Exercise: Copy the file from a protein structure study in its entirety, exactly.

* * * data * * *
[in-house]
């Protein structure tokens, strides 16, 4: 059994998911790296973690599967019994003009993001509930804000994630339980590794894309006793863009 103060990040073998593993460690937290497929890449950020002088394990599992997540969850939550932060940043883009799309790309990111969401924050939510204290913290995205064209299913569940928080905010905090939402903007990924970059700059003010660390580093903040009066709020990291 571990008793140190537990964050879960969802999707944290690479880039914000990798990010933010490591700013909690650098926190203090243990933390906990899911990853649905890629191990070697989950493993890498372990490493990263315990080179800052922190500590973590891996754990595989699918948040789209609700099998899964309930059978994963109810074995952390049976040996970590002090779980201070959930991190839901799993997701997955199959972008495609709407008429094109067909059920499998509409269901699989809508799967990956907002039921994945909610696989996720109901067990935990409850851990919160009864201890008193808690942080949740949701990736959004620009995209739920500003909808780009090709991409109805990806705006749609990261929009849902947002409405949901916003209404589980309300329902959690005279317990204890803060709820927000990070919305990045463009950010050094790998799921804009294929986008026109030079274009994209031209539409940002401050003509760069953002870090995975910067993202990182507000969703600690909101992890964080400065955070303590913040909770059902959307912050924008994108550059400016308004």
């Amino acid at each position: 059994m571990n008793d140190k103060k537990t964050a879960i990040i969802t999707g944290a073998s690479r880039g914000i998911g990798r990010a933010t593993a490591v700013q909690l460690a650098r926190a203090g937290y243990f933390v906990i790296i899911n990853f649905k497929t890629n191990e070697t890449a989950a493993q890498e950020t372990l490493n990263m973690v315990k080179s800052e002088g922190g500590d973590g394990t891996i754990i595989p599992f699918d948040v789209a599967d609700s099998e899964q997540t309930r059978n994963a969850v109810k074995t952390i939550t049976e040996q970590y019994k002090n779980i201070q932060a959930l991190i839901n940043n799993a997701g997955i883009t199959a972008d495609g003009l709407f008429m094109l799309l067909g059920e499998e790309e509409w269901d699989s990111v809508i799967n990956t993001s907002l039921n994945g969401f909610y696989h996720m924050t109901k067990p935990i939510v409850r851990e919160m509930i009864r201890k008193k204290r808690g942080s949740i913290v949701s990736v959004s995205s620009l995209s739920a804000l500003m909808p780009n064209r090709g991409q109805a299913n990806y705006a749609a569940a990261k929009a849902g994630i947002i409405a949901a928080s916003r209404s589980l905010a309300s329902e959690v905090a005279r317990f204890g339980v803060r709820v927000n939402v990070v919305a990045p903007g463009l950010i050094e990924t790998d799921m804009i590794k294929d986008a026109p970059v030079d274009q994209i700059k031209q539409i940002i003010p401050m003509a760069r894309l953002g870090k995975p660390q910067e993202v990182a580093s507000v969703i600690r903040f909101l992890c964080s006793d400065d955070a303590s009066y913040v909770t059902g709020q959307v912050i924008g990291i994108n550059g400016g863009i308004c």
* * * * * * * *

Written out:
[in-house]
């Protein structure tokens, strides 16, 4: 059994998911790296973690599967019994003009993001509930804000994630339980590794894309006793863009 103060990040073998593993460690937290497929890449950020002088394990599992997540969850939550932060940043883009799309790309990111969401924050939510204290913290995205064209299913569940928080905010905090939402903007990924970059700059003010660390580093903040009066709020990291 571990008793140190537990964050879960969802999707944290690479880039914000990798990010933010490591700013909690650098926190203090243990933390906990899911990853649905890629191990070697989950493993890498372990490493990263315990080179800052922190500590973590891996754990595989699918948040789209609700099998899964309930059978994963109810074995952390049976040996970590002090779980201070959930991190839901799993997701997955199959972008495609709407008429094109067909059920499998509409269901699989809508799967990956907002039921994945909610696989996720109901067990935990409850851990919160009864201890008193808690942080949740949701990736959004620009995209739920500003909808780009090709991409109805990806705006749609990261929009849902947002409405949901916003209404589980309300329902959690005279317990204890803060709820927000990070919305990045463009950010050094790998799921804009294929986008026109030079274009994209031209539409940002401050003509760069953002870090995975910067993202990182507000969703600690909101992890964080400065955070303590913040909770059902959307912050924008994108550059400016308004």
């Amino acid at each position: 059994m571990n008793d140190k103060k537990t964050a879960i990040i969802t999707g944290a073998s690479r880039g914000i998911g990798r990010a933010t593993a490591v700013q909690l460690a650098r926190a203090g937290y243990f933390v906990i790296i899911n990853f649905k497929t890629n191990e070697t890449a989950a493993q890498e950020t372990l490493n990263m973690v315990k080179s800052e002088g922190g500590d973590g394990t891996i754990i595989p599992f699918d948040v789209a599967d609700s099998e899964q997540t309930r059978n994963a969850v109810k074995t952390i939550t049976e040996q970590y019994k002090n779980i201070q932060a959930l991190i839901n940043n799993a997701g997955i883009t199959a972008d495609g003009l709407f008429m094109l799309l067909g059920e499998e790309e509409w269901d699989s990111v809508i799967n990956t993001s907002l039921n994945g969401f909610y696989h996720m924050t109901k067990p935990i939510v409850r851990e919160m509930i009864r201890k008193k204290r808690g942080s949740i913290v949701s990736v959004s995205s620009l995209s739920a804000l500003m909808p780009n064209r090709g991409q109805a299913n990806y705006a749609a569940a990261k929009a849902g994630i947002i409405a949901a928080s916003r209404s589980l905010a309300s329902e959690v905090a005279r317990f204890g339980v803060r709820v927000n939402v990070v919305a990045p903007g463009l950010i050094e990924t790998d799921m804009i590794k294929d986008a026109p970059v030079d274009q994209i700059k031209q539409i940002i003010p401050m003509a760069r894309l953002g870090k995975p660390q910067e993202v990182a580093s507000v969703i600690r903040f909101l992890c964080s006793d400065d955070a303590s009066y913040v909770t059902g709020q959307v912050i924008g990291i994108n550059g400016g863009i308004c």